OGS
[case] LinearElasticTransverseIsotropic

Linear transverse isotropic elastic model.

The parameters of the linear transverse isotropic elastic model are

• $$E_{i}$$, the Young’s modulus within the plane of isotropy,
• $$E_{a}$$, the Young’s modulus w.r.t. the direction of anisotropy,
• $$\nu_{ii}$$, the Poisson’s ratio within the plane of isotropy,
• $$\nu_{ia}$$, the Poisson ratio perpendicular to the plane of isotropy, due to strain in the plane of isotropy,
• $$G_{ia}$$, the shear modulus between directions of isotropy and anisotropy.

where the subscript $$i$$ means isotropy, and the subscript $$a$$ means anisotropy.

With the given parameter, the in-plane shear modulus, $$G_{ii}$$ is computed as

$G_{ii} = \frac{E_{i}}{2(1+\nu_{ii})},$

while the in-plane Poisson ratio, $$\nu_{ai}$$, which is due to the strain perpendicular to the plane of isotropy, is calculated by the following equation:

$\nu_{ai} = \nu_{ia} \frac{E_{a}}{E_{i}}.$

For 3D problems, assuming the plane of isotropy to be spanned by the basis vectors $$\mathbf{e}_1$$ and $$\mathbf{e}_2$$, respectively, and the direction of anisotropy is defined by the basis vector $$\mathbf{e}_3$$, the following relations hold:

\begin{eqnarray*} E_{i} &=& E_1 & =& E_2, \\ E_{a} &=& E_3, & &\\ \nu_{ii} &=& \nu_{12} & =& \nu_{21}, \\ \nu_{ia} &=& \nu_{13} & =& \nu_{23}, \\ \nu_{ai} &=& \nu_{31} & =& \nu_{32}, \\ G_{ia} &=& G_{13} & =& G_{23},\\ G_{ai} &=& G_{ia}. & & \end{eqnarray*}

Under such assumption, the matrix form of the elastic tensor for strain and stress in the Kelvin vector in the local system is

$\begin{bmatrix} a_{ii} & b_{ii} &b_{ai} & 0 & 0 & 0\\ b_{ii} & a_{ii} &b_{ai} & 0 & 0 & 0\\ b_{ai} & b_{ai} &a_{ai} & 0 & 0 & 0\\ 0 & 0 & 0 & 2 c_{ii} & 0 & 0\\ 0 & 0 & 0 & 0 & 2 c_{ai} & 0\\ 0 & 0 & 0 & 0 & 0 & 2 c_{ai} \end{bmatrix}.$

The matrix elements are:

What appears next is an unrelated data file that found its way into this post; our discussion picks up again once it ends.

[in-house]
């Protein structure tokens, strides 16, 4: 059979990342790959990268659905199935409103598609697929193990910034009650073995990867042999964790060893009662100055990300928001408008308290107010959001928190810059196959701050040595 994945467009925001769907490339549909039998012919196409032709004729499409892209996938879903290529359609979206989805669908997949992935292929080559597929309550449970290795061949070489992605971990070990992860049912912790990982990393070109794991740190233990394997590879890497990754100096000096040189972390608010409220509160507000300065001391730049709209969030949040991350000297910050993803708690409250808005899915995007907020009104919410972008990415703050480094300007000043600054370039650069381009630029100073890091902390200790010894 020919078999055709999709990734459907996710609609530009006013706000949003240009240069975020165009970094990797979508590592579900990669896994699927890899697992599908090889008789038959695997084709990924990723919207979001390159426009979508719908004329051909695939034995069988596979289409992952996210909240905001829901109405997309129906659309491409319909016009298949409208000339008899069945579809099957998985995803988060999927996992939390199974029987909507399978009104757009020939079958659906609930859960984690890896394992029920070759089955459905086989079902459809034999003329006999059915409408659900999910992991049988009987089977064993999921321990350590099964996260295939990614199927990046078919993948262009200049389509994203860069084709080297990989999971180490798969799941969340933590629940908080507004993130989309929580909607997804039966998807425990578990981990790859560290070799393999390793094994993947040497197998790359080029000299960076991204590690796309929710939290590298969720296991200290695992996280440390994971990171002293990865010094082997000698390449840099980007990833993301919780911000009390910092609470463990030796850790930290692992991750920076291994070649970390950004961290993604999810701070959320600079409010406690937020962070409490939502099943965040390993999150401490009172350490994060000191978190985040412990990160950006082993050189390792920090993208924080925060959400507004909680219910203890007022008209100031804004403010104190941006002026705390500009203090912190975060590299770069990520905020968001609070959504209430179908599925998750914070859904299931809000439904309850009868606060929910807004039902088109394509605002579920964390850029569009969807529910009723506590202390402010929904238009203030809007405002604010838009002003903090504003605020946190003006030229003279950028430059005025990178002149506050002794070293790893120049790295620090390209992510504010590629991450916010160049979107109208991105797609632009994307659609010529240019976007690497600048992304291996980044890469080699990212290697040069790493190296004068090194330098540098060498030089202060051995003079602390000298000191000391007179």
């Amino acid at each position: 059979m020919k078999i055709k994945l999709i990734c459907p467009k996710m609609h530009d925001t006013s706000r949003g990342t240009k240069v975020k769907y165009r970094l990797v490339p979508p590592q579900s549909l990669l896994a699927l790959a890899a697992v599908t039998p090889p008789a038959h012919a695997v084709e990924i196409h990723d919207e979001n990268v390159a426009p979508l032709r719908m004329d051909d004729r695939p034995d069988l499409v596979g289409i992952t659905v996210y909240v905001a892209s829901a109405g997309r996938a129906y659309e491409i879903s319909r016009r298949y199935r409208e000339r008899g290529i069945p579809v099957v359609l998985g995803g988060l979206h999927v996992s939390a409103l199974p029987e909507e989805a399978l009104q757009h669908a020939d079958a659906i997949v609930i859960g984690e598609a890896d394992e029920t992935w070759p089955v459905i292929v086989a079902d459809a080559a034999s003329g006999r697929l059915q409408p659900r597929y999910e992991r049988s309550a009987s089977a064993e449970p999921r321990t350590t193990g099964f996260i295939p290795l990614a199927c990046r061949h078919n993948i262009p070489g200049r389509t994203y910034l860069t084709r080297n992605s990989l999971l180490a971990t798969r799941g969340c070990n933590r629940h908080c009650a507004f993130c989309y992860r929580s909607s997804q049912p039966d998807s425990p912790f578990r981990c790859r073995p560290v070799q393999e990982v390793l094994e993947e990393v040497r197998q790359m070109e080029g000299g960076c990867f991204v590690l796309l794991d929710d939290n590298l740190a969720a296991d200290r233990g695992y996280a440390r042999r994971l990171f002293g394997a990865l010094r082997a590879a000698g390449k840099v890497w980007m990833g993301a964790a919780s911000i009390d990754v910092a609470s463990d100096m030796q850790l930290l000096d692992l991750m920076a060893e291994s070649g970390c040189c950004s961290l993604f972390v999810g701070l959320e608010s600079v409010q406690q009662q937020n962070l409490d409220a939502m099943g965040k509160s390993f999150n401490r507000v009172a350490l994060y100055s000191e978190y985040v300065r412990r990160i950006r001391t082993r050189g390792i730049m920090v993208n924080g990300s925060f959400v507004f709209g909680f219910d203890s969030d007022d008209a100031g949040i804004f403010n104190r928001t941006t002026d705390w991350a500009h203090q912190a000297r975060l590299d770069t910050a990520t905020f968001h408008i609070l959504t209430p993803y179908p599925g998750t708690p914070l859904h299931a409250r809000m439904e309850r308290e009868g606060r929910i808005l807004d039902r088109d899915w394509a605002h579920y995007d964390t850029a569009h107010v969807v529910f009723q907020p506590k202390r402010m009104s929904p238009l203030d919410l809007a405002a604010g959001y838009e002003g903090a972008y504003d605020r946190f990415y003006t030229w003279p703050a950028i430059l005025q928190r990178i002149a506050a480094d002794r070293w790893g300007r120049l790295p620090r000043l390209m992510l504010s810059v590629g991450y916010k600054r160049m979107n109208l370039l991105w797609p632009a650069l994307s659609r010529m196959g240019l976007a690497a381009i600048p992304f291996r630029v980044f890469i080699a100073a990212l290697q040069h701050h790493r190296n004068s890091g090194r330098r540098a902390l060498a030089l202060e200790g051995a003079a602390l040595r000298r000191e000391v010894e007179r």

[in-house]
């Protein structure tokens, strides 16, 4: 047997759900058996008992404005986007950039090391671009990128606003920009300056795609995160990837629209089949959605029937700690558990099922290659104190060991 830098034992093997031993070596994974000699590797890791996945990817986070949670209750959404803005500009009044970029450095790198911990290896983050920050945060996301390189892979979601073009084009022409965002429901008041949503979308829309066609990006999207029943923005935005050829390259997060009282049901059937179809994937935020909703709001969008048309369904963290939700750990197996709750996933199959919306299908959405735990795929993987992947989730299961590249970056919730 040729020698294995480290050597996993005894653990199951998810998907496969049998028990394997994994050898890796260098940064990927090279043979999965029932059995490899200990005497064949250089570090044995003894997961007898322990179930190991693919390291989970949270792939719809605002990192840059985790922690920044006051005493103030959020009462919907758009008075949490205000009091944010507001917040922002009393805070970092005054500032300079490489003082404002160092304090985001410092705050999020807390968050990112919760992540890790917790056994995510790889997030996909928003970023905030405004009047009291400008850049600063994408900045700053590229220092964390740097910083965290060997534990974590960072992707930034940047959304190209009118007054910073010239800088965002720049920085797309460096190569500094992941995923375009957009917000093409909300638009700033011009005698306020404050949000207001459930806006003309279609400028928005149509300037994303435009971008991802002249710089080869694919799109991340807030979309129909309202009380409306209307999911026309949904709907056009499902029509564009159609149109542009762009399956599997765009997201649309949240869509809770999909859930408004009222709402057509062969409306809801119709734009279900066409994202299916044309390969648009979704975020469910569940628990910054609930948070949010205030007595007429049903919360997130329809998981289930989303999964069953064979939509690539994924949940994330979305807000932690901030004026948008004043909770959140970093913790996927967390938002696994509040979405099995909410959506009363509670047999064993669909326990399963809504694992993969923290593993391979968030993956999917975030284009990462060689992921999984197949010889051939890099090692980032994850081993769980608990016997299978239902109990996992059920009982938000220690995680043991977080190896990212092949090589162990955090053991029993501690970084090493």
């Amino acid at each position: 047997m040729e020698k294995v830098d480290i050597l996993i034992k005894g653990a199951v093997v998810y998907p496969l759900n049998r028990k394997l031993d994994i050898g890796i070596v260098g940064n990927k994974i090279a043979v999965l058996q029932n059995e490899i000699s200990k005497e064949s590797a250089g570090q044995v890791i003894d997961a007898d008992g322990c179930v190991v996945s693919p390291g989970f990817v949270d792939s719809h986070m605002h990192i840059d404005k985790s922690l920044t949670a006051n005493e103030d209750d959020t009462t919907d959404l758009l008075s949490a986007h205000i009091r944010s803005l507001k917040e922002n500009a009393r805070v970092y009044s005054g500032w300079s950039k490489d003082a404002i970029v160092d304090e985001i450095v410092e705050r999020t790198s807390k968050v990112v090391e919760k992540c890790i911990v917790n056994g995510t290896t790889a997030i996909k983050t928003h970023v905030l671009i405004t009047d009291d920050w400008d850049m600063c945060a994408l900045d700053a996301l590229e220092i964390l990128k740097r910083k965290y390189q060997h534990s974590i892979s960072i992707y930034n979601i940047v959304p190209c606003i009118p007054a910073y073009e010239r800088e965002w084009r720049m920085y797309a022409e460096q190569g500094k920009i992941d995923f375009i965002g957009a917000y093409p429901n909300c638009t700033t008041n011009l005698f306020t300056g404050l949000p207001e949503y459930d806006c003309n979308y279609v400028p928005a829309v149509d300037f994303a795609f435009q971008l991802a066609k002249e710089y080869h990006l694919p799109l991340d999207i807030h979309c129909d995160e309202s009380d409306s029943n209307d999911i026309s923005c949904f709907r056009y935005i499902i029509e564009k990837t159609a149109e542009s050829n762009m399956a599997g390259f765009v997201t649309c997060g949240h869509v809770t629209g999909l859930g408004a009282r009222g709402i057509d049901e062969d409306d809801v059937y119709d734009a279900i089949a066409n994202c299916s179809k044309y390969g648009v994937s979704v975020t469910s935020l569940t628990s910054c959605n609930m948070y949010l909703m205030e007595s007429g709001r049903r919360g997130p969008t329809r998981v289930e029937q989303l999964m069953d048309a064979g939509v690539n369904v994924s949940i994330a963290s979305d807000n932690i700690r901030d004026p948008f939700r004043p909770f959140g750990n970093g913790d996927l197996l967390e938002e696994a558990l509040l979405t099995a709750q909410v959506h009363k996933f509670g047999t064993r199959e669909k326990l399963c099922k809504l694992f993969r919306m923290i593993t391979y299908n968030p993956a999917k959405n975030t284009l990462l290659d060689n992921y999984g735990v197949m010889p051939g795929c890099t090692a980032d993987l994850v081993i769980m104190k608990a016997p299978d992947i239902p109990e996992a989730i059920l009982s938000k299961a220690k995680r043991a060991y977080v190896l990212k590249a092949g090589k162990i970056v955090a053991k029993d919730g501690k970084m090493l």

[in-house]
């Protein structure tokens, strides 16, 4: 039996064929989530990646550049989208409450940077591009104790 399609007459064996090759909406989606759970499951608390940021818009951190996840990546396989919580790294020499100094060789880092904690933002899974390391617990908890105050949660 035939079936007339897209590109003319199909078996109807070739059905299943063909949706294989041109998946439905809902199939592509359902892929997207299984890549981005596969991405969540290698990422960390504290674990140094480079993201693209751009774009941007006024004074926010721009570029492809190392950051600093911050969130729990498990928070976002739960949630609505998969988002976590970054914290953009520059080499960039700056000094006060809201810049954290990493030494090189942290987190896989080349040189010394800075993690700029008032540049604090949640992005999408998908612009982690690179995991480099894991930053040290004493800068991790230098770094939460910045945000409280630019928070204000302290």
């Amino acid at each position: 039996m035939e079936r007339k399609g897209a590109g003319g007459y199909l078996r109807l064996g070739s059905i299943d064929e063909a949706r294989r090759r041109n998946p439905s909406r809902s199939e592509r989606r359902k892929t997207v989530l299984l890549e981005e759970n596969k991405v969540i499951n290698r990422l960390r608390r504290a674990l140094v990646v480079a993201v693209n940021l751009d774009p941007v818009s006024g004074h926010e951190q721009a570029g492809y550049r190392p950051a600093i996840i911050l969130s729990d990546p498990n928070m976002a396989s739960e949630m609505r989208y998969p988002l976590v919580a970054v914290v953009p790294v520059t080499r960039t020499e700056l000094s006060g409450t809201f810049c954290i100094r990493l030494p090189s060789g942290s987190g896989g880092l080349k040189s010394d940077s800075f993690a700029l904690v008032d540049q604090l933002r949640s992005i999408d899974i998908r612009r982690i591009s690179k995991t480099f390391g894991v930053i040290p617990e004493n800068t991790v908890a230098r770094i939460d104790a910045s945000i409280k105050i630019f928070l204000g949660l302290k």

\begin{eqnarray*} a_{ii} &=& \frac{1-\nu_{ia}\nu_{ai}}{E_{i} E_{a} D}, \\ a_{ai} &=& \frac{1-\nu_{ii}^2}{E_{i}^2 D}, \\ b_{ii} &=& \frac{\nu_{ii}+\nu_{ia}\nu_{ai}}{E_{i} E_{a} D}, \\ b_{ai} &=& \frac{\nu_{ia}(1+\nu_{ii})}{E_{i}^2 D}, \\ c_{ii} &=& \frac{E_{i}}{2(1+\nu_{ii})}, \\ c_{ai} &=& G_{ia}, \end{eqnarray*}

with

$D = \frac{(1+\nu_{ii})(1-\nu_{ii}-2\nu_{ia}\nu_{ai})}{E_{i}^2E_{a}}.$

(also see Chapter 9.1 in [22]).

For plane strain problems, assuming the direction of anisotropy is defined by the basis vector $$\mathbf{e}_1$$, the plane of isotropy to be spanned by the basis vector $$\mathbf{e}_0$$ and the unit off-plane direction $$\mathbf{e}_2$$, the following relations hold:

\begin{eqnarray*} E_{i} &=& E_1 & =& E_3, \\ E_{a} &=& E_2, & &\\ \nu_{ii} &=& \nu_{13} & =& \nu_{31}, \\ \nu_{ia} &=& \nu_{32} & =& \nu_{12}, \\ \nu_{ai} &=& \nu_{23} & =& \nu_{21}, \\ G_{ia} &=& G_{32} & =& G_{12},\\ G_{ai} &=& G_{ia}. & & \end{eqnarray*}

Based on this assumption, the matrix form of the elastic tensor for strain and stress in the Kelvin vector in the local system is

$\begin{bmatrix} a_{ii} & b_{ai} &b_{ii} & 0\\ b_{ai} & a_{ai} &b_{ai} & 0\\ b_{ii} & b_{ai} &a_{ii} & 0\\ 0 & 0 & 0 & 2 c_{ai} \end{bmatrix}$

for plane strain problems.

Note
This model requires the definition of a local coordinate system. A local coordinate system can be defined with explicit or implicit bases. The unit norm to the transverse isotropy plane must be input as the parameter value for the base "basis_vector_1" for a 2D local coordinate system, or for the base "basis_vector_2" for a 3D local coordinate system.